Interest Rate Volatility and Contagion in Emerging Markets: Evidence from the 1990s

40 Pages Posted: 26 Jul 2000 Last revised: 9 May 2021

See all articles by Sebastian Edwards

Sebastian Edwards

University of California, Los Angeles (UCLA) - Global Economics and Management (GEM) Area; National Bureau of Economic Research (NBER)

Raul Susmel

University of Houston - Department of Finance

Date Written: July 2000

Abstract

In this paper we use high frequency interest rate data for a group of Latin American countries to analyze the behavior of volatility through time. We are particularly interested in understanding whether periods of high volatility spillover across countries. Our analysis relies both on univariate and bivariate switching volatility models. Our results indicate that high-volatility episodes are, in general, short-lived, lasting from two to seven weeks. We find some weak evidence of volatility co-movements across countries. Overall, our results are not overly supportive of contagion' stories.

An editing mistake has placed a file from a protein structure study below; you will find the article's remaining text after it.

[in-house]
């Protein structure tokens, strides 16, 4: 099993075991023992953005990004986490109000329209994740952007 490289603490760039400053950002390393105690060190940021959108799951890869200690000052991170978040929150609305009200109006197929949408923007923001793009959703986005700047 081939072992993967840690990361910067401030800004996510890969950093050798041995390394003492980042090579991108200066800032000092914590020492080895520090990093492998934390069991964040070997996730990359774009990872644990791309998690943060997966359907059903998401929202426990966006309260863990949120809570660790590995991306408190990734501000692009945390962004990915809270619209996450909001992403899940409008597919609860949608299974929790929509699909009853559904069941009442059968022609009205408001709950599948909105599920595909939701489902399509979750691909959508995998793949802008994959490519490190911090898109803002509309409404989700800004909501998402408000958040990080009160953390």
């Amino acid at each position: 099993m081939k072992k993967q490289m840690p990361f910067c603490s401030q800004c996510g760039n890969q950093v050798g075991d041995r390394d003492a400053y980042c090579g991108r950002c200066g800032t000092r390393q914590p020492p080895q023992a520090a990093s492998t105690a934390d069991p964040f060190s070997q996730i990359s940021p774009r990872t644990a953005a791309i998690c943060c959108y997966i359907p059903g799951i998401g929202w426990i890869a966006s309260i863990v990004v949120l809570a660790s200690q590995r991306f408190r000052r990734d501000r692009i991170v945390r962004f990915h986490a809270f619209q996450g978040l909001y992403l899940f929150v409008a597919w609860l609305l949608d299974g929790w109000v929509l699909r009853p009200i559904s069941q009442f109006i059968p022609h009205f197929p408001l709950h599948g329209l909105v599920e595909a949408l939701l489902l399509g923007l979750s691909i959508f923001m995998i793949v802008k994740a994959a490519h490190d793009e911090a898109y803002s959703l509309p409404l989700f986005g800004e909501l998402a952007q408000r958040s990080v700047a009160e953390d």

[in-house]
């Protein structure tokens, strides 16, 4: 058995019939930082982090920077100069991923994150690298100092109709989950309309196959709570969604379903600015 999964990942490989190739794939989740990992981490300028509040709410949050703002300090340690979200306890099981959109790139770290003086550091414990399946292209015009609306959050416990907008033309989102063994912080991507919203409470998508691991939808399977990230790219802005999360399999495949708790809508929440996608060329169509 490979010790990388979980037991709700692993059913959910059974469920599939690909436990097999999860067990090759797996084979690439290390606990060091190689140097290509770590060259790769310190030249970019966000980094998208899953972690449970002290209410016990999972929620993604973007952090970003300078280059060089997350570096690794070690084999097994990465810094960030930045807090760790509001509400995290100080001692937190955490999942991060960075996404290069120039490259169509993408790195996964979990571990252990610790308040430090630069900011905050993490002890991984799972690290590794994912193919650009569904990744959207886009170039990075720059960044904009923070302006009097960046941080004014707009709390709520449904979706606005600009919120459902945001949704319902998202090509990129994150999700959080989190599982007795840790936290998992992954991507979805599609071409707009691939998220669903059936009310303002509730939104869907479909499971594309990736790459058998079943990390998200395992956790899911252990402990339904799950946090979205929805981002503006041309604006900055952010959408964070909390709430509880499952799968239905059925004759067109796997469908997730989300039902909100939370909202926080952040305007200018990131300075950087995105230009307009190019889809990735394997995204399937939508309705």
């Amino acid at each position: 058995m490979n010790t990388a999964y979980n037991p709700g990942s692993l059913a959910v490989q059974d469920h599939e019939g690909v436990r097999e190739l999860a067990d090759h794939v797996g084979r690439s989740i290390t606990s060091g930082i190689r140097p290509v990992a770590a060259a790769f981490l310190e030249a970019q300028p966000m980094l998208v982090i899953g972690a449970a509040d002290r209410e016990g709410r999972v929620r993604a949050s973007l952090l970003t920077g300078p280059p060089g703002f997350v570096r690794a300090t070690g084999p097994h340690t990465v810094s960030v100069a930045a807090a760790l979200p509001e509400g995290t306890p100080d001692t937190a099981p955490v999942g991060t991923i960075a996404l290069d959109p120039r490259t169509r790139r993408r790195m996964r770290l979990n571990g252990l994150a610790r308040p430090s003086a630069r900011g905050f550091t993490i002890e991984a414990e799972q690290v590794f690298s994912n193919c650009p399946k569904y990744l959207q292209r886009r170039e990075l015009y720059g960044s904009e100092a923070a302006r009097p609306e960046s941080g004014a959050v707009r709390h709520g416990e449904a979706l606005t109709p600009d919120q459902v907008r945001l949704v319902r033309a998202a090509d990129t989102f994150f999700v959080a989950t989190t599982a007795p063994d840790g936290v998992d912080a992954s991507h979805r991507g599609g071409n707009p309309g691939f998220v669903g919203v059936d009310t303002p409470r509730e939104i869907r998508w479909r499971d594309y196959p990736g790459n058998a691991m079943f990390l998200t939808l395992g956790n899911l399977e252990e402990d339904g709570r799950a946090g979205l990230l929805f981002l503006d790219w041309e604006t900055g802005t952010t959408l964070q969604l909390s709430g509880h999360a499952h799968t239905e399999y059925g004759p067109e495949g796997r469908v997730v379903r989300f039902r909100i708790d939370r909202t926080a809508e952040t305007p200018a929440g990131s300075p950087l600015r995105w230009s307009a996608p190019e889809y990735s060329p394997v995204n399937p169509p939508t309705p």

Suggested Citation

Edwards, Sebastian and Susmel, Raul, Interest Rate Volatility and Contagion in Emerging Markets: Evidence from the 1990s (July 2000). NBER Working Paper No. w7813, Available at SSRN: https://ssrn.com/abstract=237135

Sebastian Edwards (Contact Author)

University of California, Los Angeles (UCLA) - Global Economics and Management (GEM) Area ( email )

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National Bureau of Economic Research (NBER)

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Raul Susmel

University of Houston - Department of Finance ( email )

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United States
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